Career In Care Work

So here we are. Much like that rollicking plane I rode all those years ago when I was pregnant and my future was unknowable, I have landed safely. As I write the conclusion of this book, my children are well on their way to being independent adults. After years of the push-me, pull-me of work-life imbalance, I can again be fully engaged in my career without the constant distractions of having children at home. Looking back, only now do I see that the answer to that issue of “balance” isn’t trying to have it, but knowing that the imbalance we feel at any given moment is temporary. Careers are long; pauses are short. I couldn’t be more excited about what is ahead.

And yet, as I have shared, I do have regrets. One stands out above them all: I’ve spent the last few decades hunkered down, focused on my own issues, worrying unceasingly about how I alone could navigate the challenges of work and life. Meanwhile, in the more than twenty years since I became a mother, as I obsessed in my personal silo, we as a nation have not moved the needle on how we support families. And like our government, I did nothing to help.

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The long list of strategies and ideas I uncovered as I wrote this book are solutions that may help relieve work-life integration for women who are college-educated and privileged with resources that can enable them to find personal solutions. But there are many more millions of American women who do not have the resources or support they need to overcome their burdens. The daily challenges of trying to support their families in a system that dismisses the realities of caregiving are heartbreaking. So while this book was written for women like me, in writing it, I have come to see we desperately need solutions that work for all Americans. I’ve said it before and I’ll say it again: It is shameful that our country does not offer its citizens paid parental leave, paid sick leave, and universal child care. We are better than this. I take ownership for my role in letting our country abandon its citizens. You can, too.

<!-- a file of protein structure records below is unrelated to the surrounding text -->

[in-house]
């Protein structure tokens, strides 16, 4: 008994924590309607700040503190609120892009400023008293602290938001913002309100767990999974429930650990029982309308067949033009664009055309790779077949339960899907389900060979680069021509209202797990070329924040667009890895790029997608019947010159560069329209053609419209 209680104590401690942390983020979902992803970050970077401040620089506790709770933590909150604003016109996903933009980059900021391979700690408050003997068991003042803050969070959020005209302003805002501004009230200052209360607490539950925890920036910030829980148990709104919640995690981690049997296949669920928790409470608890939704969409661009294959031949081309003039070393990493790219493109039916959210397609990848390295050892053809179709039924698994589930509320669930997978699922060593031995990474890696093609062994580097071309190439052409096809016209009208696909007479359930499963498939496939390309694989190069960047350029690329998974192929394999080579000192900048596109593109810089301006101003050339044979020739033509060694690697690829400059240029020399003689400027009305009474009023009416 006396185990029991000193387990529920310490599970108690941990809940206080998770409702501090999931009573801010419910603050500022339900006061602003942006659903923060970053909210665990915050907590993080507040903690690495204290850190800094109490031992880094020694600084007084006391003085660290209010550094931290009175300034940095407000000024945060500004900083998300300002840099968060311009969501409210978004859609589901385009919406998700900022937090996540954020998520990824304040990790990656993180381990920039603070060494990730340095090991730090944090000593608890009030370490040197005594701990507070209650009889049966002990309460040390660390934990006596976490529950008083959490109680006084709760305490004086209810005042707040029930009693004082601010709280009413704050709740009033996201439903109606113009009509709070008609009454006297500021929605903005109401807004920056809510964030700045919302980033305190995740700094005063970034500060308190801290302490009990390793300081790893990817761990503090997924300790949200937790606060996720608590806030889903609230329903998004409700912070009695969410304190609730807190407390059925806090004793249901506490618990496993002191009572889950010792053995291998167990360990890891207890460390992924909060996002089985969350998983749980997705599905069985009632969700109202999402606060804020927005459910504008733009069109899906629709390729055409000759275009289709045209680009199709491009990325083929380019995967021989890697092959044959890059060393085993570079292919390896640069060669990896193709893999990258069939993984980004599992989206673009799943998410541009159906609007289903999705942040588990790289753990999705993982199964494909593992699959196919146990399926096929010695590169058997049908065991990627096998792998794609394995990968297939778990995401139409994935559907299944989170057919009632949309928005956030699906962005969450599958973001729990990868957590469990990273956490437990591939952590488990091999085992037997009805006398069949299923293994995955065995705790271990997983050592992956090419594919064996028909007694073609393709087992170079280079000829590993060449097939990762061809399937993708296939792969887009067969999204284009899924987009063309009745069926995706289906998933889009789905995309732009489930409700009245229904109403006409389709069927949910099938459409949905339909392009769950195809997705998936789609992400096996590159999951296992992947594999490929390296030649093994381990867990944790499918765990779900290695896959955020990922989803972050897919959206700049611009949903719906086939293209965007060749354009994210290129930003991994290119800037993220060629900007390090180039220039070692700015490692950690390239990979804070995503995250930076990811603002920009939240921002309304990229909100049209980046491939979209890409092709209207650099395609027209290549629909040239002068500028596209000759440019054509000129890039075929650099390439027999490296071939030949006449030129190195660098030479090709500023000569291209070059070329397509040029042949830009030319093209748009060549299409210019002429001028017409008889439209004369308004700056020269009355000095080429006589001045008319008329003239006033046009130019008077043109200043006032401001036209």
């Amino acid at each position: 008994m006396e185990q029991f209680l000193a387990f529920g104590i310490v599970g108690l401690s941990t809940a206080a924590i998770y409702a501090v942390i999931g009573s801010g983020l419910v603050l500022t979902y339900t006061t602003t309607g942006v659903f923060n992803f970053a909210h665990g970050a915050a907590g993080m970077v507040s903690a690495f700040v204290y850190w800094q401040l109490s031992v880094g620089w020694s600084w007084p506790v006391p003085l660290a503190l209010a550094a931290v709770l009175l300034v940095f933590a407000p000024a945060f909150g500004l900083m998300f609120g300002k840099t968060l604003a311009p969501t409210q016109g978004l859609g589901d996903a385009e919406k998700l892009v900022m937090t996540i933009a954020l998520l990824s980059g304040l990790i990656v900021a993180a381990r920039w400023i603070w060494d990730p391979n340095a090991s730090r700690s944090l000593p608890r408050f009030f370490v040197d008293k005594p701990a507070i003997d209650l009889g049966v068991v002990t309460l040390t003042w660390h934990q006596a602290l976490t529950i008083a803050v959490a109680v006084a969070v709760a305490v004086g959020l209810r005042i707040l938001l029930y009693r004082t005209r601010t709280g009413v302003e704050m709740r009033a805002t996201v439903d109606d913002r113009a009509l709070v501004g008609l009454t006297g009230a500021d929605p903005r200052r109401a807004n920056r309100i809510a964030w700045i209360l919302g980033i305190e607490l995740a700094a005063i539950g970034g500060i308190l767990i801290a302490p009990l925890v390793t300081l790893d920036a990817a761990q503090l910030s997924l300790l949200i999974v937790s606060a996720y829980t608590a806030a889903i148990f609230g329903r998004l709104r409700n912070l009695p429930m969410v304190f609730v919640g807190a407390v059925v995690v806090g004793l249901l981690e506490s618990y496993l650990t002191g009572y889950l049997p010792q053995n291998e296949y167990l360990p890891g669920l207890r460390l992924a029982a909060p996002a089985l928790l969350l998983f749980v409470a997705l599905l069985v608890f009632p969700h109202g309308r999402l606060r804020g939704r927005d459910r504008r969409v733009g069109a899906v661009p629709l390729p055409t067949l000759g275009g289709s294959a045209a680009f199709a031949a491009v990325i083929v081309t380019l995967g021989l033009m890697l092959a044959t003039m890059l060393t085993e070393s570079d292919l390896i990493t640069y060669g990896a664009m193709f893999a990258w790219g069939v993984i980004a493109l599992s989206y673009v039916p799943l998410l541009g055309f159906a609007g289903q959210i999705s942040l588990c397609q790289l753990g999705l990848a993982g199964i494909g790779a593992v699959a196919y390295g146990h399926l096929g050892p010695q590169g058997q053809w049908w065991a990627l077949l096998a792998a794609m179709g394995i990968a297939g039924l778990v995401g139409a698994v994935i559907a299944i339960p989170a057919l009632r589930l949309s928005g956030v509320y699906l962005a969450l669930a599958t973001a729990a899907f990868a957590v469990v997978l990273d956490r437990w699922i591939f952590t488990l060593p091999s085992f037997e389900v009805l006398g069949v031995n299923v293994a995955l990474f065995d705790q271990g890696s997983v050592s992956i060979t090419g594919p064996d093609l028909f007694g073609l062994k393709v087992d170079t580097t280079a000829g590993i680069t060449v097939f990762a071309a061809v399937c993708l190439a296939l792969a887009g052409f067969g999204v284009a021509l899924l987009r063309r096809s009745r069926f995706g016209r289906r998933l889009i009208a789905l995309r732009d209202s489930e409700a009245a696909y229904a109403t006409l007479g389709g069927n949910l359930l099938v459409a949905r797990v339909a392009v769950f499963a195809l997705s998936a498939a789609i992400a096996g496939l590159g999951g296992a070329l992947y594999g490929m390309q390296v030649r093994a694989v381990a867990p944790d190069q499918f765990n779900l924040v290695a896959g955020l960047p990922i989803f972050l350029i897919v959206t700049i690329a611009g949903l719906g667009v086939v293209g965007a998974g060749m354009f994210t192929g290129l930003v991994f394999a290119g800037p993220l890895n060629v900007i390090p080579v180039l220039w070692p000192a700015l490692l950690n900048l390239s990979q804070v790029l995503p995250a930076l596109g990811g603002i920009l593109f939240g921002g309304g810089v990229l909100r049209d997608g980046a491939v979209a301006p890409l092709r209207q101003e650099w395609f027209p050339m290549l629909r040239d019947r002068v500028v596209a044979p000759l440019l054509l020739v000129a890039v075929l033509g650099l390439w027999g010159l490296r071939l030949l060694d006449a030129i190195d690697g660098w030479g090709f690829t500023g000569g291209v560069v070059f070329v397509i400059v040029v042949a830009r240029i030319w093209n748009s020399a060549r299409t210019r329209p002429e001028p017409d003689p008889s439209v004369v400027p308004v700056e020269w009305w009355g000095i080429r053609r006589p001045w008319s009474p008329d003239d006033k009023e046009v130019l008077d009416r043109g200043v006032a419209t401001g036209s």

Ask yourself: Do we want women (who are generally tasked with being the primary caretakers) to be prevented from bringing their talents, experiences, and skills to the workforce as fully as they are able? Do we want men to be locked into the role of primary breadwinner and miss the chance to be fully engaged fathers?

And this isn’t just about our fulfillment as individuals. Do we want our economy to suffer because one-half of the population is handicapped by a culture that doesn’t allow them to be fully engaged? Do we want our country to fall behind other industrialized nations because of outdated models of employment and old-fashioned ideologies of what it means to be a parent? Put simply, if we want to remain competitive as a nation, how we work has to change.

We can argue about working mothers and stay-at-home mothers and One Percent mothers and welfare mothers, but all of that arguing doesn’t get us the solutions we collectively need. Rather than privilege our differences, we need to come together to find solutions that can work for all of us.

Anthropologist Margaret Mead is famously quoted as saying, “It takes a village to raise a child.” Today, we need more than a village; we need an army. It’s time to start fighting for the rights of the next generation, because if we don’t, women’s careers won’t be the only thing that suffer. Our country will, too.

The following are recommendations for how we can begin to support the women, the men, and the families of America. It starts with you.

Rather than privilege our differences, we need to come together to find solutions that can work for all of us.

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